By those standards, Jhereg's much more like the American Golden Age style crime fiction of Rex Stout and a thousand movies and tv shows. Like the UK's Agatha Christie or Margery Allingham, it's really about the sharp, tightly plotted events but everybody gets to make wisecracks, not just the working-class characters. 
   The problem with Golden Age mysteries is that their star characters usually exist in a state of stasis, never really changing and always exhibiting the same set of traits and tics. From what I've read about the later books they do become tougher and more character driven so I'm looking forward to the rest of the series. In an interview with Brust, I read he realized that if Vlad didn't grow and change there was really no point to continue the books. So between the Vlad Taltos and a half dozen or so related books, that's a nice stack of new things to read in the future.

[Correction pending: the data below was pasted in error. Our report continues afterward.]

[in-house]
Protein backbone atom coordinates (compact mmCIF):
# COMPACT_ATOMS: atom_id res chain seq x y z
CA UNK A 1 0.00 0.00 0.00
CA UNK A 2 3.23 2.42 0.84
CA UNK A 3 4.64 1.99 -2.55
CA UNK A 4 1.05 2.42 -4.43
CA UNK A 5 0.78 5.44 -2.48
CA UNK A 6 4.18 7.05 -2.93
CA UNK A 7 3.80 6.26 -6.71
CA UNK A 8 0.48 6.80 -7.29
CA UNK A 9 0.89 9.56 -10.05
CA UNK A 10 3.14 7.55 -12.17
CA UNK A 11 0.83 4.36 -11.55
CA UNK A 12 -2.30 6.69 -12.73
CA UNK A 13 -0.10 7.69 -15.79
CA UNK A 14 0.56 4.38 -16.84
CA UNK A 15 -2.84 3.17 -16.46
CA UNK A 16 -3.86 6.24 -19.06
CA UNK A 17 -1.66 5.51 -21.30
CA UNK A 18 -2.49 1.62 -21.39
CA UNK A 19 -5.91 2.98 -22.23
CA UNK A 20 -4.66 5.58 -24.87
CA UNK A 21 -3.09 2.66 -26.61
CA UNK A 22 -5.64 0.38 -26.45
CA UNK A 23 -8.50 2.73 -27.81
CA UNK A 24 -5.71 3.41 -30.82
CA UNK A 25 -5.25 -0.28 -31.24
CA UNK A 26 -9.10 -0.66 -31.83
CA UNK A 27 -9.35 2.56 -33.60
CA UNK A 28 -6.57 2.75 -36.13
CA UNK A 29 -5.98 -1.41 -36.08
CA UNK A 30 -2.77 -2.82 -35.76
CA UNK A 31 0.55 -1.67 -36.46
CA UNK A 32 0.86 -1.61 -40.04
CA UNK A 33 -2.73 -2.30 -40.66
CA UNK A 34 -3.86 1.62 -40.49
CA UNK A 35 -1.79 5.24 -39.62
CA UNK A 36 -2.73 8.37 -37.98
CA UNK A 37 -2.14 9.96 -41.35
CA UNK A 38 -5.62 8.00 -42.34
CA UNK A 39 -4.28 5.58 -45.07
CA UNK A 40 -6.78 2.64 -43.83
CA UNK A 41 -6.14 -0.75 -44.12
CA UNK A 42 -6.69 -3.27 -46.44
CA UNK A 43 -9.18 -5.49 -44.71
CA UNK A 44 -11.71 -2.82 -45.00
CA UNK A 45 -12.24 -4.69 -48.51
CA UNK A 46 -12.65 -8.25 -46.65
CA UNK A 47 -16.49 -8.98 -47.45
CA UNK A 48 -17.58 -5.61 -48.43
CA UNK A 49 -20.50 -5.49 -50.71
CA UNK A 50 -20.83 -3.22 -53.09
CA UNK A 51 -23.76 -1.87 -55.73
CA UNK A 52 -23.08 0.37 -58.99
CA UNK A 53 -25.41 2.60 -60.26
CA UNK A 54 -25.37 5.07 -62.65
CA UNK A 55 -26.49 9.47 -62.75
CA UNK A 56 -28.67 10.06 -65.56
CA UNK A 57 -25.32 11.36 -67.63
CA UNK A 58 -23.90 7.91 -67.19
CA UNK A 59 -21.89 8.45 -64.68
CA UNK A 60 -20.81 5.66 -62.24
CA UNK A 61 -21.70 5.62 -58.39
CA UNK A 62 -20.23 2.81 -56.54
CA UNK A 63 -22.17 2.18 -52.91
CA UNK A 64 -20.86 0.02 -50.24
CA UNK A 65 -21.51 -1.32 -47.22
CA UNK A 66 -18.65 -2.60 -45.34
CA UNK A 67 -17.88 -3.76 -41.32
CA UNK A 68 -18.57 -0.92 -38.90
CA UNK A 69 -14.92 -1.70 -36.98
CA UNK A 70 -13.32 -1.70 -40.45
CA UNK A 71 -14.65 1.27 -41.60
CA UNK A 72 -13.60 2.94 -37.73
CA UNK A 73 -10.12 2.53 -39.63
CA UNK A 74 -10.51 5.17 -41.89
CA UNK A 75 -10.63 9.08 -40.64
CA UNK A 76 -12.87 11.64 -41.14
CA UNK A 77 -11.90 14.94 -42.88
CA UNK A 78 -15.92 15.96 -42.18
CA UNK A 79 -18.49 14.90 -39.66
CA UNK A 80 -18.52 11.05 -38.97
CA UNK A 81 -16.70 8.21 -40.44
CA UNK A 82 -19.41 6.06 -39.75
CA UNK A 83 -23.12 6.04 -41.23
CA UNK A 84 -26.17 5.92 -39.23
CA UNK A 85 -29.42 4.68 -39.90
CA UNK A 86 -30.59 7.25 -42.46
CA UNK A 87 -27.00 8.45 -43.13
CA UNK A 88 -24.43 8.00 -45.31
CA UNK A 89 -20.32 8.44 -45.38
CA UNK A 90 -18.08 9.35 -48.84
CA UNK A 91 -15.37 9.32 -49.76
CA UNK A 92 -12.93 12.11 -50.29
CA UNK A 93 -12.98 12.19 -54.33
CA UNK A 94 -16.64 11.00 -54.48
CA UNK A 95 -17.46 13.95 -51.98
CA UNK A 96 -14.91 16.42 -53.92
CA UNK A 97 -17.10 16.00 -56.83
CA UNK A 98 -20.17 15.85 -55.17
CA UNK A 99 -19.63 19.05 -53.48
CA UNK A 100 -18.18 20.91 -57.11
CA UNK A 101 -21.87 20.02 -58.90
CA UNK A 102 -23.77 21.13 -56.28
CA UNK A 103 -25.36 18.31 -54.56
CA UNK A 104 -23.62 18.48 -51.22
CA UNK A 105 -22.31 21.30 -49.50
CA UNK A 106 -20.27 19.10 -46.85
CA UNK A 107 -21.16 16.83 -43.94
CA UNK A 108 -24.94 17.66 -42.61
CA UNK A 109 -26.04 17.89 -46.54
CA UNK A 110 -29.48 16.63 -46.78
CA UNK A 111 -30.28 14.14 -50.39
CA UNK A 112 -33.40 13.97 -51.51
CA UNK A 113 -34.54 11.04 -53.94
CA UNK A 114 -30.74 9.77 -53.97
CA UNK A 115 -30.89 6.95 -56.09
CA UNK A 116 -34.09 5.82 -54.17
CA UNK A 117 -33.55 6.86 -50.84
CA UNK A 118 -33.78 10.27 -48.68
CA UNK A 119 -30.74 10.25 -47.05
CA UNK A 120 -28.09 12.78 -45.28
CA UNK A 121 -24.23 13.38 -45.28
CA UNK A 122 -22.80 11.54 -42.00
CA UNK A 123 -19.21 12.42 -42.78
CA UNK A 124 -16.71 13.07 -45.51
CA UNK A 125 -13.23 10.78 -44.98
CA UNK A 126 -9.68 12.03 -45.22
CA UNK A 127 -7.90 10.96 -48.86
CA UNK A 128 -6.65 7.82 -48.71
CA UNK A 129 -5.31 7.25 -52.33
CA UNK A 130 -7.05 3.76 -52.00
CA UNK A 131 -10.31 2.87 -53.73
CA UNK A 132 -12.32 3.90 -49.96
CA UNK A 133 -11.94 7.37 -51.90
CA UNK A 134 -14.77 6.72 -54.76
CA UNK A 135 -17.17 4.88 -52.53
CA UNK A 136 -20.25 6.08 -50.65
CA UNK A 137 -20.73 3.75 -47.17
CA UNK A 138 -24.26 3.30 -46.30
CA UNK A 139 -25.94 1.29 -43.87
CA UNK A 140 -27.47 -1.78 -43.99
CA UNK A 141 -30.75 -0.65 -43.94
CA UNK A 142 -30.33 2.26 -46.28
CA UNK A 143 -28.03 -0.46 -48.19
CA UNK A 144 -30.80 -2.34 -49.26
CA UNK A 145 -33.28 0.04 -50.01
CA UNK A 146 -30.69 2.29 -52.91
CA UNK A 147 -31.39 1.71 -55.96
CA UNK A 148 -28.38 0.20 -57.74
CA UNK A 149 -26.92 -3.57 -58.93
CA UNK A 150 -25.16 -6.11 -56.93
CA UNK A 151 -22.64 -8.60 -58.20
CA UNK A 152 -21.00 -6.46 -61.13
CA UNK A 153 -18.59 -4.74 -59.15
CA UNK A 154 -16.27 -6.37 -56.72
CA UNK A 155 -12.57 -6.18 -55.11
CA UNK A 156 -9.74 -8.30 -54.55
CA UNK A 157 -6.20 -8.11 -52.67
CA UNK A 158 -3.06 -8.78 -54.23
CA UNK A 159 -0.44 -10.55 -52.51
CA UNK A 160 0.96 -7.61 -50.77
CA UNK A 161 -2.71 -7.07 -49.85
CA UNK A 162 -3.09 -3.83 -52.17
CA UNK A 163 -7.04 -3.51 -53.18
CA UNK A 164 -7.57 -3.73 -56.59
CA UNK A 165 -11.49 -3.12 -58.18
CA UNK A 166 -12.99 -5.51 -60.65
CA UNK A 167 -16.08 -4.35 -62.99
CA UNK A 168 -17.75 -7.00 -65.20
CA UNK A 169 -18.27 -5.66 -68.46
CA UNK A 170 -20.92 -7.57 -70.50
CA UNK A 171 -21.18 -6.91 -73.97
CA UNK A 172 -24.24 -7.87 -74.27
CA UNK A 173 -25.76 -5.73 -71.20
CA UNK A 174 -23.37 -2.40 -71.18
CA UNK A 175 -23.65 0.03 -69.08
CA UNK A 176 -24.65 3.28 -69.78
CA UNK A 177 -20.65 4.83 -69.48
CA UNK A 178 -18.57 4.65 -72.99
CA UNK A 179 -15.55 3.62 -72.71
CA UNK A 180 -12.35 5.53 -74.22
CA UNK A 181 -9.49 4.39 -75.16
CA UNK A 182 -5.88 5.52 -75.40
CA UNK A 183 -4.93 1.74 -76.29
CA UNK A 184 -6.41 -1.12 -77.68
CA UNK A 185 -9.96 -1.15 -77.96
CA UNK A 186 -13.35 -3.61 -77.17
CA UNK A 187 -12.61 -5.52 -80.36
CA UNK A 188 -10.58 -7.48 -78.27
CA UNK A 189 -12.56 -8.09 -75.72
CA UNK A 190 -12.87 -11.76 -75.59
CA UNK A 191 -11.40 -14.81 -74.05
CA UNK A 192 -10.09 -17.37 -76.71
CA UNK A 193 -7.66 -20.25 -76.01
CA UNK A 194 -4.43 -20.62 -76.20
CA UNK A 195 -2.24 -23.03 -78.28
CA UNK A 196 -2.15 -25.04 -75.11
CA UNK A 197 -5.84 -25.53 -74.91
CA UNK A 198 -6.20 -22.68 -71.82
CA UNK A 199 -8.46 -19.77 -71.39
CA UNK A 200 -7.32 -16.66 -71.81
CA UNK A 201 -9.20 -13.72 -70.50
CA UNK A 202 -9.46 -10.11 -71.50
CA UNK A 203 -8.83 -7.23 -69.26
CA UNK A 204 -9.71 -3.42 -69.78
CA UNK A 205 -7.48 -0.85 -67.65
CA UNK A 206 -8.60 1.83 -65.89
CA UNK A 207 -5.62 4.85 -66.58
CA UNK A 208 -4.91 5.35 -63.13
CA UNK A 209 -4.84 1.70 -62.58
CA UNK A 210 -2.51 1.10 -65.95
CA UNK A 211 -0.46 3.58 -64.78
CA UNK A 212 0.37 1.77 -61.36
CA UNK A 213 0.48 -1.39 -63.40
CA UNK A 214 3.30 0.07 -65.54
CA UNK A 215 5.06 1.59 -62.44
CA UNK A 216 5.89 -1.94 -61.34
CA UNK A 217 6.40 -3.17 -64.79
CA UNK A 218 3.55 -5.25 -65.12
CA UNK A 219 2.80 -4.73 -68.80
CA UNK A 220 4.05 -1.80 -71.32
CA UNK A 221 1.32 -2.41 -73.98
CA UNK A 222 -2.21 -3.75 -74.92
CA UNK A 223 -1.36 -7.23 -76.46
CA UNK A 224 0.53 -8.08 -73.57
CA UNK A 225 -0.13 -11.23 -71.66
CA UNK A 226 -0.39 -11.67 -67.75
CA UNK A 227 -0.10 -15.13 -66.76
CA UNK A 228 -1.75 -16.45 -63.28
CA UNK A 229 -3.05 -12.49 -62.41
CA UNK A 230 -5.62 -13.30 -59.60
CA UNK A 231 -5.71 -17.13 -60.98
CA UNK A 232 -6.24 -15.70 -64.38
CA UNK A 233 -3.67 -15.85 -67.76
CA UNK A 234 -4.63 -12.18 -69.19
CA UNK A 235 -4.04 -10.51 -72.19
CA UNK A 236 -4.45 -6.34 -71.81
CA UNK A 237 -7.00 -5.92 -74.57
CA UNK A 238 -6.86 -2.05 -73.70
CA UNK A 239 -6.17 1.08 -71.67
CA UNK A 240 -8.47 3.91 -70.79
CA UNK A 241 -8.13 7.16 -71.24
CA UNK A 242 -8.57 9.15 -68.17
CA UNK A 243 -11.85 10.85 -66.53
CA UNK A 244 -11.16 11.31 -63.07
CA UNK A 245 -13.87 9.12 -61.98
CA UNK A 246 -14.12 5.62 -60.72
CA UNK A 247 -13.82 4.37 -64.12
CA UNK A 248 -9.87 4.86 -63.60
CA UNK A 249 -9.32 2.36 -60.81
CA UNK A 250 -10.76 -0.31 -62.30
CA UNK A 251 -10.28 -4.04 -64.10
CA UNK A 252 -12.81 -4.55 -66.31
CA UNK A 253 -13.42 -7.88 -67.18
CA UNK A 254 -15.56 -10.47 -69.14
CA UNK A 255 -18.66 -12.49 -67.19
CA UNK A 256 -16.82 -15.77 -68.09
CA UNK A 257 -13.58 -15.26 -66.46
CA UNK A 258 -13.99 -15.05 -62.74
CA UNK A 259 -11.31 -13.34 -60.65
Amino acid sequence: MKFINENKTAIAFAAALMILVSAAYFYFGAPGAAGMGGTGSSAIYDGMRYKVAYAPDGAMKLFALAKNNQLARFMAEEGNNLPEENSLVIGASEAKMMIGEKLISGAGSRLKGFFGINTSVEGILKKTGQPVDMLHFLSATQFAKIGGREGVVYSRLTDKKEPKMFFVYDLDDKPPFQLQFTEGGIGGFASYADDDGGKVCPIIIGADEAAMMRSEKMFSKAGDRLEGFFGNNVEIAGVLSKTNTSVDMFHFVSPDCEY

Prog and heavy music seemed inappropriate to the mostly urban swashbuckling of Jhereg. I decided on a mix of power pop (early Cheap Trick and the first Knack album - the latter's practically perfect despite its lurid smuttiness), and oddball post-punk rock (Camper van Beethoven and Cracker). It was a nice mix of stuff I haven't tuned into for awhile.

Tuesday, November 19, 2013

Historical Adventure

   From its beginnings , swords & sorcery has been closely tied to historical adventure stories. Robert E. Howard showed it was really only a short step from Harold Lamb's stories to his own Hyborian tales. Broadly speaking, both genres are action and adventure oriented and usually set in some exotic or war torn land.
   Two of my most recent Black Gate posts were about historical novels (ok, Battle in the Dawn's caveman stories are pushing it a little). I've really enjoyed them and have been hoping to read more of them for some time now. That's got me thinking I'll probably read one every month or so. It'll mix things up and give me an excuse to catch up on a lot of books I really should have read already.